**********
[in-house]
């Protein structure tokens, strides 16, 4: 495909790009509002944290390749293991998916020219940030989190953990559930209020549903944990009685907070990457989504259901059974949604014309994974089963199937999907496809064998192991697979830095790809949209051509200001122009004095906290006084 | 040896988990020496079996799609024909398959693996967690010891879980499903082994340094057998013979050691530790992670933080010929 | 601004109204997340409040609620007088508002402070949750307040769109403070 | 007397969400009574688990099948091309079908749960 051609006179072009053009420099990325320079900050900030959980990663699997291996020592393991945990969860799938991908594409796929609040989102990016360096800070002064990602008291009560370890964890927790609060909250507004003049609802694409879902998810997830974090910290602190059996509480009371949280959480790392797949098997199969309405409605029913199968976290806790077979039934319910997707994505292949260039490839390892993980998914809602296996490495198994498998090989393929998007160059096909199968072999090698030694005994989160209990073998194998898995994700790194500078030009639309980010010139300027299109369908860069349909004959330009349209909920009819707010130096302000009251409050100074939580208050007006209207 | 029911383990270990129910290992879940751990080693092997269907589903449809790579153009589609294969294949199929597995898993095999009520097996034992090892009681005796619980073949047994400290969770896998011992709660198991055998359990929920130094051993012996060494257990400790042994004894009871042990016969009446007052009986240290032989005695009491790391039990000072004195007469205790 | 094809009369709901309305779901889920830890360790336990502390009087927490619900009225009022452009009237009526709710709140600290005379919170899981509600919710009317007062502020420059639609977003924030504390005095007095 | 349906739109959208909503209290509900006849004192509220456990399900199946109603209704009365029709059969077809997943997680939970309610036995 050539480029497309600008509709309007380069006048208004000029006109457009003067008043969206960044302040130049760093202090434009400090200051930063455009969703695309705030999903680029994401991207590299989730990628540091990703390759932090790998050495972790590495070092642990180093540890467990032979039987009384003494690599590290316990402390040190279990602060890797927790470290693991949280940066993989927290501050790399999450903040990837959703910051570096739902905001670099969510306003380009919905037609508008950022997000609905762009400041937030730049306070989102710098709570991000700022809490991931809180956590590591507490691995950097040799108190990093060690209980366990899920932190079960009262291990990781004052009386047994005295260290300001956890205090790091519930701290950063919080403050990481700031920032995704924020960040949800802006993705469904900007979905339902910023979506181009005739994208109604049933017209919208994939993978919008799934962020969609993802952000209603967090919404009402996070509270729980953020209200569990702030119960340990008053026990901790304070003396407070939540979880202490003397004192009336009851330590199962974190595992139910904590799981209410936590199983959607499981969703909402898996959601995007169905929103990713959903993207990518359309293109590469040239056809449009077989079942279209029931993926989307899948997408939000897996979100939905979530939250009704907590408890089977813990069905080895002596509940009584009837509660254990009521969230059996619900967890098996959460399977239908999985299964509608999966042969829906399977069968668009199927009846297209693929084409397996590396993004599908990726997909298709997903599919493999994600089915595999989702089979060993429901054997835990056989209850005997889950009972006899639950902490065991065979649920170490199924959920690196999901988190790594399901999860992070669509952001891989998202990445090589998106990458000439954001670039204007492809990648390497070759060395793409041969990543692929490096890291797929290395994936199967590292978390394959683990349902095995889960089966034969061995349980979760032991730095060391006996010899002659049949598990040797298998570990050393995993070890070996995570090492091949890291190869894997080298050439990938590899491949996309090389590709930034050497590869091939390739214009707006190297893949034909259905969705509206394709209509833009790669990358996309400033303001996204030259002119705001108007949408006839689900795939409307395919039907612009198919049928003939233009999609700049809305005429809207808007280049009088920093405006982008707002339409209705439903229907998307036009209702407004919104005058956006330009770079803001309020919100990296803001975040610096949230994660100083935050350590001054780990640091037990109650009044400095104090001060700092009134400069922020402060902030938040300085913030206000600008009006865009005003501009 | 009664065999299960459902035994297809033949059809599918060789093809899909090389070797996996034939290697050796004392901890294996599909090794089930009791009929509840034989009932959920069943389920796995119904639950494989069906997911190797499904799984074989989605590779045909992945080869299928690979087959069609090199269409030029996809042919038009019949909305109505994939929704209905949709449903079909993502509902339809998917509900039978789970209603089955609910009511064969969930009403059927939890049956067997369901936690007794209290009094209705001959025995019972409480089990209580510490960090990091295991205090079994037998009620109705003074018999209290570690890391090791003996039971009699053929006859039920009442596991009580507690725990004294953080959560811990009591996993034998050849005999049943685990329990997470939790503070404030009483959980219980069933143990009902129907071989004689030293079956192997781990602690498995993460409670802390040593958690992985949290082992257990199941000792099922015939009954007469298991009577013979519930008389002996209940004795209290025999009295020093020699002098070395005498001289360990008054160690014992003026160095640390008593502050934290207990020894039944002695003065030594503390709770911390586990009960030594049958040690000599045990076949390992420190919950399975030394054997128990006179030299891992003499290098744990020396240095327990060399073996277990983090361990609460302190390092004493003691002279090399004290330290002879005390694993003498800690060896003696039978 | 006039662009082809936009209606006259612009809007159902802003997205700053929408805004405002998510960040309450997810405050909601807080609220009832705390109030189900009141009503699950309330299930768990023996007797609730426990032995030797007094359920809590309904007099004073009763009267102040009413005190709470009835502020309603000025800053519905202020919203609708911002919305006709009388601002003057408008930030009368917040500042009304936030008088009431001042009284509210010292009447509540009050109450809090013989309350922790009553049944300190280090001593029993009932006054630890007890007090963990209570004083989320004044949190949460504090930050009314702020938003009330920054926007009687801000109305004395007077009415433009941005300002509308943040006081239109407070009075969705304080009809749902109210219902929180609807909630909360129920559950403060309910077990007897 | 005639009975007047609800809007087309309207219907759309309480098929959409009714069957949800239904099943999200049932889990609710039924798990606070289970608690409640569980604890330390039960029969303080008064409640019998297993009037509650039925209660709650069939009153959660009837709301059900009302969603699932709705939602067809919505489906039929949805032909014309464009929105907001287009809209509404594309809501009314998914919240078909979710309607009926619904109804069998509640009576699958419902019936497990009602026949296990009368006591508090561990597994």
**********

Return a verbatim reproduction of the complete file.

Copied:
[in-house]
């Protein structure tokens, strides 16, 4: 495909790009509002944290390749293991998916020219940030989190953990559930209020549903944990009685907070990457989504259901059974949604014309994974089963199937999907496809064998192991697979830095790809949209051509200001122009004095906290006084 | 040896988990020496079996799609024909398959693996967690010891879980499903082994340094057998013979050691530790992670933080010929 | 601004109204997340409040609620007088508002402070949750307040769109403070 | 007397969400009574688990099948091309079908749960 051609006179072009053009420099990325320079900050900030959980990663699997291996020592393991945990969860799938991908594409796929609040989102990016360096800070002064990602008291009560370890964890927790609060909250507004003049609802694409879902998810997830974090910290602190059996509480009371949280959480790392797949098997199969309405409605029913199968976290806790077979039934319910997707994505292949260039490839390892993980998914809602296996490495198994498998090989393929998007160059096909199968072999090698030694005994989160209990073998194998898995994700790194500078030009639309980010010139300027299109369908860069349909004959330009349209909920009819707010130096302000009251409050100074939580208050007006209207 | 029911383990270990129910290992879940751990080693092997269907589903449809790579153009589609294969294949199929597995898993095999009520097996034992090892009681005796619980073949047994400290969770896998011992709660198991055998359990929920130094051993012996060494257990400790042994004894009871042990016969009446007052009986240290032989005695009491790391039990000072004195007469205790 | 094809009369709901309305779901889920830890360790336990502390009087927490619900009225009022452009009237009526709710709140600290005379919170899981509600919710009317007062502020420059639609977003924030504390005095007095 | 349906739109959208909503209290509900006849004192509220456990399900199946109603209704009365029709059969077809997943997680939970309610036995 050539480029497309600008509709309007380069006048208004000029006109457009003067008043969206960044302040130049760093202090434009400090200051930063455009969703695309705030999903680029994401991207590299989730990628540091990703390759932090790998050495972790590495070092642990180093540890467990032979039987009384003494690599590290316990402390040190279990602060890797927790470290693991949280940066993989927290501050790399999450903040990837959703910051570096739902905001670099969510306003380009919905037609508008950022997000609905762009400041937030730049306070989102710098709570991000700022809490991931809180956590590591507490691995950097040799108190990093060690209980366990899920932190079960009262291990990781004052009386047994005295260290300001956890205090790091519930701290950063919080403050990481700031920032995704924020960040949800802006993705469904900007979905339902910023979506181009005739994208109604049933017209919208994939993978919008799934962020969609993802952000209603967090919404009402996070509270729980953020209200569990702030119960340990008053026990901790304070003396407070939540979880202490003397004192009336009851330590199962974190595992139910904590799981209410936590199983959607499981969703909402898996959601995007169905929103990713959903993207990518359309293109590469040239056809449009077989079942279209029931993926989307899948997408939000897996979100939905979530939250009704907590408890089977813990069905080895002596509940009584009837509660254990009521969230059996619900967890098996959460399977239908999985299964509608999966042969829906399977069968668009199927009846297209693929084409397996590396993004599908990726997909298709997903599919493999994600089915595999989702089979060993429901054997835990056989209850005997889950009972006899639950902490065991065979649920170490199924959920690196999901988190790594399901999860992070669509952001891989998202990445090589998106990458000439954001670039204007492809990648390497070759060395793409041969990543692929490096890291797929290395994936199967590292978390394959683990349902095995889960089966034969061995349980979760032991730095060391006996010899002659049949598990040797298998570990050393995993070890070996995570090492091949890291190869894997080298050439990938590899491949996309090389590709930034050497590869091939390739214009707006190297893949034909259905969705509206394709209509833009790669990358996309400033303001996204030259002119705001108007949408006839689900795939409307395919039907612009198919049928003939233009999609700049809305005429809207808007280049009088920093405006982008707002339409209705439903229907998307036009209702407004919104005058956006330009770079803001309020919100990296803001975040610096949230994660100083935050350590001054780990640091037990109650009044400095104090001060700092009134400069922020402060902030938040300085913030206000600008009006865009005003501009 | 009664065999299960459902035994297809033949059809599918060789093809899909090389070797996996034939290697050796004392901890294996599909090794089930009791009929509840034989009932959920069943389920796995119904639950494989069906997911190797499904799984074989989605590779045909992945080869299928690979087959069609090199269409030029996809042919038009019949909305109505994939929704209905949709449903079909993502509902339809998917509900039978789970209603089955609910009511064969969930009403059927939890049956067997369901936690007794209290009094209705001959025995019972409480089990209580510490960090990091295991205090079994037998009620109705003074018999209290570690890391090791003996039971009699053929006859039920009442596991009580507690725990004294953080959560811990009591996993034998050849005999049943685990329990997470939790503070404030009483959980219980069933143990009902129907071989004689030293079956192997781990602690498995993460409670802390040593958690992985949290082992257990199941000792099922015939009954007469298991009577013979519930008389002996209940004795209290025999009295020093020699002098070395005498001289360990008054160690014992003026160095640390008593502050934290207990020894039944002695003065030594503390709770911390586990009960030594049958040690000599045990076949390992420190919950399975030394054997128990006179030299891992003499290098744990020396240095327990060399073996277990983090361990609460302190390092004493003691002279090399004290330290002879005390694993003498800690060896003696039978 | 006039662009082809936009209606006259612009809007159902802003997205700053929408805004405002998510960040309450997810405050909601807080609220009832705390109030189900009141009503699950309330299930768990023996007797609730426990032995030797007094359920809590309904007099004073009763009267102040009413005190709470009835502020309603000025800053519905202020919203609708911002919305006709009388601002003057408008930030009368917040500042009304936030008088009431001042009284509210010292009447509540009050109450809090013989309350922790009553049944300190280090001593029993009932006054630890007890007090963990209570004083989320004044949190949460504090930050009314702020938003009330920054926007009687801000109305004395007077009415433009941005300002509308943040006081239109407070009075969705304080009809749902109210219902929180609807909630909360129920559950403060309910077990007897 | 005639009975007047609800809007087309309207219907759309309480098929959409009714069957949800239904099943999200049932889990609710039924798990606070289970608690409640569980604890330390039960029969303080008064409640019998297993009037509650039925209660709650069939009153959660009837709301059900009302969603699932709705939602067809919505489906039929949805032909014309464009929105907001287009809209509404594309809501009314998914919240078909979710309607009926619904109804069998509640009576699958419902019936497990009602026949296990009368006591508090561990597994």